A glimpse into the mind of Generation Z

Local students shatter myths with webcast series

In promoting a new web series filmed in Jersey City, Secaucus resident Reyhan Lalaoui said she has a number of goals, not the least of which is dispelling the myth that her generation – known as Generation Z – accepts as fact everything they hear or see on the internet.

“If anything the opposite is true,” she said. “We pay more attention than most people do.”

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Inspired by a quote by Nobel-Prize winning author Toni Morrison, Lalaoui set out to create the kind of programming she wanted to watch.

Her web shows reflect the needs of inner city kids. While she lives in Secaucus, she grew up in Jersey City, and knows the issues facing inner city kids.

“We don’t have easy access to quality mental health care,” she said. “Many of us are uninsured.”

There’s also the challenge of getting adults to listen to their concerns.

“It’s not always as simple as ‘Ask a trusted adult for help,'” she said. “When you add the nuances of culture and religion into the mix, you’ll start to see the spark of a conversation that desperately needs to be had.”

A quick study

Lalaoui graduated from high school at age 13, became the youngest valedictorian at Hudson County Community College at 16, and is a senior and honors student at Saint Peter’s University at age 18.

She wrote and produced the first two episodes of a web series portraying the unique mental health challenges of inner city youth, set and filmed in Jersey City.

“Suicide Spenders” is the first series produced by her company, County Films. Two episodes are complete with outlines for another 10.

The first two episodes will premiere on April 5 at 7 p.m. in St. Peter University’s Pope Lecture Hall at 115 Glenwood Ave. in Jersey City.

“I wanted to set the story in the same location I sourced my talent from,” Lalaoui said. “I did this because I did not see characters like myself portrayed in media. So I decided to make it happen and show people who live and work the way I do, and go out into the world. I wanted something authentic.”

And the plot thickens 

The story follows six teens as they deal with issues that include depression and anxiety. Cast members bring a high level of talent and maturity to their roles as a group of diverse, struggling teens who find themselves thrown together at a high school support group. All hail from Hudson County high schools including High Tech, County Prep, Hoboken High School, and McNair Academic High School.

“The typical face of mental health challenges in modern media doesn’t resemble our cast,” Lalaoui said. Not only did she write, produce, and edit the series, she also plays the role of Anya, a Muslim Moroccan-American who struggles with depression and crippling anxiety.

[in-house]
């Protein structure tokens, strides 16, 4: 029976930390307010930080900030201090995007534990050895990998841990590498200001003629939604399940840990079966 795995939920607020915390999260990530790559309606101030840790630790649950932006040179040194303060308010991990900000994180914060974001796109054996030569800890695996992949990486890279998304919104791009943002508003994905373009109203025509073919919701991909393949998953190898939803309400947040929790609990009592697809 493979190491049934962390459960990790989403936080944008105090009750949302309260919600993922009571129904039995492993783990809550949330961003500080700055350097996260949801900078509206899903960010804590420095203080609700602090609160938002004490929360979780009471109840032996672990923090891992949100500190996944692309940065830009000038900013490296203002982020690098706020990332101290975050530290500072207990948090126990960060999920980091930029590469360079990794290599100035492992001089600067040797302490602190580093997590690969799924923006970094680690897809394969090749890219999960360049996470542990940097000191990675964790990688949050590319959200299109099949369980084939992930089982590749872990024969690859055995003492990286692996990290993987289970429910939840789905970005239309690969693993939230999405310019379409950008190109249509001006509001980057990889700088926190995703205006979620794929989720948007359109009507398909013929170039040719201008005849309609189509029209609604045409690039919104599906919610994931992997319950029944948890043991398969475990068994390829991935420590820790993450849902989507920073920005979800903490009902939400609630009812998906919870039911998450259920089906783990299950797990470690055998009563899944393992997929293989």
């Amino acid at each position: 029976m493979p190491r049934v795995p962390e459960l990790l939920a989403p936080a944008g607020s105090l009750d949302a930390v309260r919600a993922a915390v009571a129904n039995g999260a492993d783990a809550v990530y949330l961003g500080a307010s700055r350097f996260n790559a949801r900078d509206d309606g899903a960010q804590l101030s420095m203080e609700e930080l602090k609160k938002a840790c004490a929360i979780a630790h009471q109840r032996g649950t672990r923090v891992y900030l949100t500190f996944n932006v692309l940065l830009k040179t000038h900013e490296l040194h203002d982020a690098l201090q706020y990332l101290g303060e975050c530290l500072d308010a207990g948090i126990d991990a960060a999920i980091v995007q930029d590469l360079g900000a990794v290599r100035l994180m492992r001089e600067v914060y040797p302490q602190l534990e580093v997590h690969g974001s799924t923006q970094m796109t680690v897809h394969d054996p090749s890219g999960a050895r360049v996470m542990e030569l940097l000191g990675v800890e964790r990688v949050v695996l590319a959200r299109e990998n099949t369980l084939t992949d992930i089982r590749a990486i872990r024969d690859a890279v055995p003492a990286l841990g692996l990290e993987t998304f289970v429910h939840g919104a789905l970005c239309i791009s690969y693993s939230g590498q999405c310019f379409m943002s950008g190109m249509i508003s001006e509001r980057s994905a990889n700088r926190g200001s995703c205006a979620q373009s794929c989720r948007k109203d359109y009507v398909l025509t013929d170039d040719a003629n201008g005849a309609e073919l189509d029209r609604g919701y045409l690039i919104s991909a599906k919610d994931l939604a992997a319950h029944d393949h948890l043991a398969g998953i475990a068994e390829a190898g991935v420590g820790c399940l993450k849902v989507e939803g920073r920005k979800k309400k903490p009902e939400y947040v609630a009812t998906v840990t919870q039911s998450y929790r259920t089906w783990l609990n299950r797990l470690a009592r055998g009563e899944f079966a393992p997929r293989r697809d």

One episode revolves around the group forming a suicide pack.

The half-hearted suicide pact demands that they live life on the edge for one week; for example, stealing cash from the fictional Jersey City High.

Their experiences and moral ambiguity bring the group together and refocus their plans for the future.

“Suicide is the second leading cause of death for youth in this country. It’s taking causalities every day, and yet the media still romanticizes it.” — Reyhan Lalaoui

Uncomfortable truths

“This is meant to be satirical in proposing an outrageous solution,” Lalaoui said. “Not every story is going to show people making the right decisions. The struggles in ‘Suicide Spenders’ speak uniquely to Generation Z. I’m being honest about us. Sometimes, that truth is uncomfortably raw and controversial.”

But it also has the potential to bring people together.

Lalaoui believes the subject of teenage mental health has been misrepresented by entertainment in the past. She hopes her series is on the leading edge of an underserved niche in media, one driven by a sophisticated market of savvy young consumers hungry for authentic stories.

“This is not an aesthetically-pleasing high school drama,” she said. “Suicide is the second leading cause of death for youth in this country. It’s taking causalities every day, and yet the media still romanticizes it. I’m working hard to change that.”

She said society has formed judgments about her generation that may not be true.

“Because we grew up in such an influx of information, people seem to think we accept any media that comes our way,” she said. “But we are critical consumers, and we look for truth.”

By previewing the two episodes Lalaoui hopes to raise money to produce the rest. “We would like to do a national drop,” she said. “We’ve started a Kickstarter to raise money.”

Lalaoui wants to pitch to outlets like Netflix and Hulu.

To view the “Suicide Spenders” series trailer, learn about the cast, and get the link to the Kickstarter campaign, visit CountyFilms.com.

For updates on this and other stories check hudsonreporter.com and follow us on Twitter @hudson_reporter. Al Sullivan can be reached at asullivan@hudsonreporter.com

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